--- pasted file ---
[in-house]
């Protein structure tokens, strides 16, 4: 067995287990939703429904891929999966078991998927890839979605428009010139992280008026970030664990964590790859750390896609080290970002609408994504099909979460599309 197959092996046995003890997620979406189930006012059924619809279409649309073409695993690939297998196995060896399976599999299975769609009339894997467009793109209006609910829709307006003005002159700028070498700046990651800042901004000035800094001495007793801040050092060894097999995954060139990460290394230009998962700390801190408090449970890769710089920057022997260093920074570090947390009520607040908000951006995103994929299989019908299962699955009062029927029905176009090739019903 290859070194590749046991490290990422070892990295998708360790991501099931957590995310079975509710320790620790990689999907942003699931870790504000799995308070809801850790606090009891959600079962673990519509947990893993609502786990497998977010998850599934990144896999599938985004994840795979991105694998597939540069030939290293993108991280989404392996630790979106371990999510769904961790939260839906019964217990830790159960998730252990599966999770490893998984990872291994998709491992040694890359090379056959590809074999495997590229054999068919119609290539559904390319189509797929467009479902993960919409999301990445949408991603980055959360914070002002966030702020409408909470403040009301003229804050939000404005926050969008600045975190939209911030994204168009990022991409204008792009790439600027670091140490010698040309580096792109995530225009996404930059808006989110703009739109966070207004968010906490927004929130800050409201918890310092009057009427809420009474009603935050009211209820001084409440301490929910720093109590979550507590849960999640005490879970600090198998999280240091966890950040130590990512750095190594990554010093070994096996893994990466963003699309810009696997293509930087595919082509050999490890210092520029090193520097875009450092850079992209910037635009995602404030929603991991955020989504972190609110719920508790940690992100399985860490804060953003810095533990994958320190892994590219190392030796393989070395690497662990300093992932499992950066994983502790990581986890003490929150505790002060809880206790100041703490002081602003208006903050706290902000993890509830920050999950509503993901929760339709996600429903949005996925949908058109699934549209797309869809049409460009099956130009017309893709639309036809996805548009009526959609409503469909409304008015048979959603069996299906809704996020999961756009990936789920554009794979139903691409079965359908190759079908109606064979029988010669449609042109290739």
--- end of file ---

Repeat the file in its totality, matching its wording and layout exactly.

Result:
[in-house]
């Protein structure tokens, strides 16, 4: 067995287990939703429904891929999966078991998927890839979605428009010139992280008026970030664990964590790859750390896609080290970002609408994504099909979460599309 197959092996046995003890997620979406189930006012059924619809279409649309073409695993690939297998196995060896399976599999299975769609009339894997467009793109209006609910829709307006003005002159700028070498700046990651800042901004000035800094001495007793801040050092060894097999995954060139990460290394230009998962700390801190408090449970890769710089920057022997260093920074570090947390009520607040908000951006995103994929299989019908299962699955009062029927029905176009090739019903 290859070194590749046991490290990422070892990295998708360790991501099931957590995310079975509710320790620790990689999907942003699931870790504000799995308070809801850790606090009891959600079962673990519509947990893993609502786990497998977010998850599934990144896999599938985004994840795979991105694998597939540069030939290293993108991280989404392996630790979106371990999510769904961790939260839906019964217990830790159960998730252990599966999770490893998984990872291994998709491992040694890359090379056959590809074999495997590229054999068919119609290539559904390319189509797929467009479902993960919409999301990445949408991603980055959360914070002002966030702020409408909470403040009301003229804050939000404005926050969008600045975190939209911030994204168009990022991409204008792009790439600027670091140490010698040309580096792109995530225009996404930059808006989110703009739109966070207004968010906490927004929130800050409201918890310092009057009427809420009474009603935050009211209820001084409440301490929910720093109590979550507590849960999640005490879970600090198998999280240091966890950040130590990512750095190594990554010093070994096996893994990466963003699309810009696997293509930087595919082509050999490890210092520029090193520097875009450092850079992209910037635009995602404030929603991991955020989504972190609110719920508790940690992100399985860490804060953003810095533990994958320190892994590219190392030796393989070395690497662990300093992932499992950066994983502790990581986890003490929150505790002060809880206790100041703490002081602003208006903050706290902000993890509830920050999950509503993901929760339709996600429903949005996925949908058109699934549209797309869809049409460009099956130009017309893709639309036809996805548009009526959609409503469909409304008015048979959603069996299906809704996020999961756009990936789920554009794979139903691409079965359908190759079908109606064979029988010669449609042109290739």